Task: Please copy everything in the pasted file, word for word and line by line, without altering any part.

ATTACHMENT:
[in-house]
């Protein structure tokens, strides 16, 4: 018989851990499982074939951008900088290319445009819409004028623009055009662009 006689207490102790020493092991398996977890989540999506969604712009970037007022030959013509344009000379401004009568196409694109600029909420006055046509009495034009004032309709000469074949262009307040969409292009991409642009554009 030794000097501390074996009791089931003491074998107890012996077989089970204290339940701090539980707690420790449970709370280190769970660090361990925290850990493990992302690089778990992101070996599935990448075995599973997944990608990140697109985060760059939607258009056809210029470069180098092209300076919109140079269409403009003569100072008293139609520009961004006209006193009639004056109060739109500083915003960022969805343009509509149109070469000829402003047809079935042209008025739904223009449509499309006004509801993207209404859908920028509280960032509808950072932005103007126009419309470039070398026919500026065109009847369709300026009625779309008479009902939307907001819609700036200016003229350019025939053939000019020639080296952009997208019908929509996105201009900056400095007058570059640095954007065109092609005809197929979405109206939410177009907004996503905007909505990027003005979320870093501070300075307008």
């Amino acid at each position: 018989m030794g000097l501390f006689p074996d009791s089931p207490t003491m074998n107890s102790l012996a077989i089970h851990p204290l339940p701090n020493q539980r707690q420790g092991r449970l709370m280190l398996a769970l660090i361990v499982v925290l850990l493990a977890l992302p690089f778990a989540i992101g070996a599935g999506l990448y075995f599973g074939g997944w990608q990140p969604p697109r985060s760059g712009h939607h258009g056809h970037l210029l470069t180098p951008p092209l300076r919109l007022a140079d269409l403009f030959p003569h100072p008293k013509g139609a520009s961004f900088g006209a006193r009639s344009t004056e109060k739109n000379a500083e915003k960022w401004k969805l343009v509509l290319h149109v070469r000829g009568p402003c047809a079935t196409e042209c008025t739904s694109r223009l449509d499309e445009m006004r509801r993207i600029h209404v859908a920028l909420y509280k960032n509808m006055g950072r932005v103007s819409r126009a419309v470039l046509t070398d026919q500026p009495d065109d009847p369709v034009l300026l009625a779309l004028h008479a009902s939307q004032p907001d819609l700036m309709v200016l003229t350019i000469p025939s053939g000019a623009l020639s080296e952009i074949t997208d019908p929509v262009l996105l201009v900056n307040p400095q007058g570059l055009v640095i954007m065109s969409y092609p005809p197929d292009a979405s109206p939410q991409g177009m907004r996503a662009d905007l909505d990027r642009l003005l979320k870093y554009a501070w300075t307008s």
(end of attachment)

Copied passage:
[in-house]
């Protein structure tokens, strides 16, 4: 018989851990499982074939951008900088290319445009819409004028623009055009662009 006689207490102790020493092991398996977890989540999506969604712009970037007022030959013509344009000379401004009568196409694109600029909420006055046509009495034009004032309709000469074949262009307040969409292009991409642009554009 030794000097501390074996009791089931003491074998107890012996077989089970204290339940701090539980707690420790449970709370280190769970660090361990925290850990493990992302690089778990992101070996599935990448075995599973997944990608990140697109985060760059939607258009056809210029470069180098092209300076919109140079269409403009003569100072008293139609520009961004006209006193009639004056109060739109500083915003960022969805343009509509149109070469000829402003047809079935042209008025739904223009449509499309006004509801993207209404859908920028509280960032509808950072932005103007126009419309470039070398026919500026065109009847369709300026009625779309008479009902939307907001819609700036200016003229350019025939053939000019020639080296952009997208019908929509996105201009900056400095007058570059640095954007065109092609005809197929979405109206939410177009907004996503905007909505990027003005979320870093501070300075307008």
């Amino acid at each position: 018989m030794g000097l501390f006689p074996d009791s089931p207490t003491m074998n107890s102790l012996a077989i089970h851990p204290l339940p701090n020493q539980r707690q420790g092991r449970l709370m280190l398996a769970l660090i361990v499982v925290l850990l493990a977890l992302p690089f778990a989540i992101g070996a599935g999506l990448y075995f599973g074939g997944w990608q990140p969604p697109r985060s760059g712009h939607h258009g056809h970037l210029l470069t180098p951008p092209l300076r919109l007022a140079d269409l403009f030959p003569h100072p008293k013509g139609a520009s961004f900088g006209a006193r009639s344009t004056e109060k739109n000379a500083e915003k960022w401004k969805l343009v509509l290319h149109v070469r000829g009568p402003c047809a079935t196409e042209c008025t739904s694109r223009l449509d499309e445009m006004r509801r993207i600029h209404v859908a920028l909420y509280k960032n509808m006055g950072r932005v103007s819409r126009a419309v470039l046509t070398d026919q500026p009495d065109d009847p369709v034009l300026l009625a779309l004028h008479a009902s939307q004032p907001d819609l700036m309709v200016l003229t350019i000469p025939s053939g000019a623009l020639s080296e952009i074949t997208d019908p929509v262009l996105l201009v900056n307040p400095q007058g570059l055009v640095i954007m065109s969409y092609p005809p197929d292009a979405s109206p939410q991409g177009m907004r996503a662009d905007l909505d990027r642009l003005l979320k870093y554009a501070w300075t307008s």